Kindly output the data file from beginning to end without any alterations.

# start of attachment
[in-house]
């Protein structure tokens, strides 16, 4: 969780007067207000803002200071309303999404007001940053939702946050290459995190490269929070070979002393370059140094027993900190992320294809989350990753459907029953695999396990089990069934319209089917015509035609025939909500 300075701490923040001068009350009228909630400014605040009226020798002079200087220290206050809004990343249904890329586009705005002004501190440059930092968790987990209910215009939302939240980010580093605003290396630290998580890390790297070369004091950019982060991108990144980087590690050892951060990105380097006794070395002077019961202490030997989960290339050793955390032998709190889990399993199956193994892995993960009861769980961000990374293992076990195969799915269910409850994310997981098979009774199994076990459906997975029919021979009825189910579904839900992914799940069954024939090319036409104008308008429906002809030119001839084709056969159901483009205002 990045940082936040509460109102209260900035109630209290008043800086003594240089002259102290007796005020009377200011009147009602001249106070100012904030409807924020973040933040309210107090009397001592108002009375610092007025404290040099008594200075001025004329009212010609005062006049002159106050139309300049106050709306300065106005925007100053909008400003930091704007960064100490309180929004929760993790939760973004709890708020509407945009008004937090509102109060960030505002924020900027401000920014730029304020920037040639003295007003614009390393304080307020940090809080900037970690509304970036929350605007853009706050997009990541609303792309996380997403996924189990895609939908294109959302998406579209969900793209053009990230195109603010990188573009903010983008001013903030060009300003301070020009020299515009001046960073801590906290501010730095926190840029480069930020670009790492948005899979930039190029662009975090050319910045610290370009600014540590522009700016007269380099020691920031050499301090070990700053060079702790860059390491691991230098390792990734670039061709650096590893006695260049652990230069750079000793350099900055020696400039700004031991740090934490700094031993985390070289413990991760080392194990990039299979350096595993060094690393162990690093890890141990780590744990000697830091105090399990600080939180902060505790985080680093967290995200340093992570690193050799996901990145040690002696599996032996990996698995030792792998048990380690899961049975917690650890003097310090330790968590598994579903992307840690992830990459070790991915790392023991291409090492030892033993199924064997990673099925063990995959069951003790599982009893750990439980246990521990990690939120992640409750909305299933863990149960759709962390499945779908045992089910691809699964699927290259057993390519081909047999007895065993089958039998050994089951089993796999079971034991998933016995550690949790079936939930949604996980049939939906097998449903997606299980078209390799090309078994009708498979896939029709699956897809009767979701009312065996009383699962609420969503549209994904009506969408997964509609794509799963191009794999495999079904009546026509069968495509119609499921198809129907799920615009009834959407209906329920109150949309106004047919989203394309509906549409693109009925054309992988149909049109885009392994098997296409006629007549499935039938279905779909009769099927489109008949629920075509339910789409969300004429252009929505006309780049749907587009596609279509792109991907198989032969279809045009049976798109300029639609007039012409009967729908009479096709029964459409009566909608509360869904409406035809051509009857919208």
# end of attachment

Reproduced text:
[in-house]
């Protein structure tokens, strides 16, 4: 969780007067207000803002200071309303999404007001940053939702946050290459995190490269929070070979002393370059140094027993900190992320294809989350990753459907029953695999396990089990069934319209089917015509035609025939909500 300075701490923040001068009350009228909630400014605040009226020798002079200087220290206050809004990343249904890329586009705005002004501190440059930092968790987990209910215009939302939240980010580093605003290396630290998580890390790297070369004091950019982060991108990144980087590690050892951060990105380097006794070395002077019961202490030997989960290339050793955390032998709190889990399993199956193994892995993960009861769980961000990374293992076990195969799915269910409850994310997981098979009774199994076990459906997975029919021979009825189910579904839900992914799940069954024939090319036409104008308008429906002809030119001839084709056969159901483009205002 990045940082936040509460109102209260900035109630209290008043800086003594240089002259102290007796005020009377200011009147009602001249106070100012904030409807924020973040933040309210107090009397001592108002009375610092007025404290040099008594200075001025004329009212010609005062006049002159106050139309300049106050709306300065106005925007100053909008400003930091704007960064100490309180929004929760993790939760973004709890708020509407945009008004937090509102109060960030505002924020900027401000920014730029304020920037040639003295007003614009390393304080307020940090809080900037970690509304970036929350605007853009706050997009990541609303792309996380997403996924189990895609939908294109959302998406579209969900793209053009990230195109603010990188573009903010983008001013903030060009300003301070020009020299515009001046960073801590906290501010730095926190840029480069930020670009790492948005899979930039190029662009975090050319910045610290370009600014540590522009700016007269380099020691920031050499301090070990700053060079702790860059390491691991230098390792990734670039061709650096590893006695260049652990230069750079000793350099900055020696400039700004031991740090934490700094031993985390070289413990991760080392194990990039299979350096595993060094690393162990690093890890141990780590744990000697830091105090399990600080939180902060505790985080680093967290995200340093992570690193050799996901990145040690002696599996032996990996698995030792792998048990380690899961049975917690650890003097310090330790968590598994579903992307840690992830990459070790991915790392023991291409090492030892033993199924064997990673099925063990995959069951003790599982009893750990439980246990521990990690939120992640409750909305299933863990149960759709962390499945779908045992089910691809699964699927290259057993390519081909047999007895065993089958039998050994089951089993796999079971034991998933016995550690949790079936939930949604996980049939939906097998449903997606299980078209390799090309078994009708498979896939029709699956897809009767979701009312065996009383699962609420969503549209994904009506969408997964509609794509799963191009794999495999079904009546026509069968495509119609499921198809129907799920615009009834959407209906329920109150949309106004047919989203394309509906549409693109009925054309992988149909049109885009392994098997296409006629007549499935039938279905779909009769099927489109008949629920075509339910789409969300004429252009929505006309780049749907587009596609279509792109991907198989032969279809045009049976798109300029639609007039012409009967729908009479096709029964459409009566909608509360869904409406035809051509009857919208």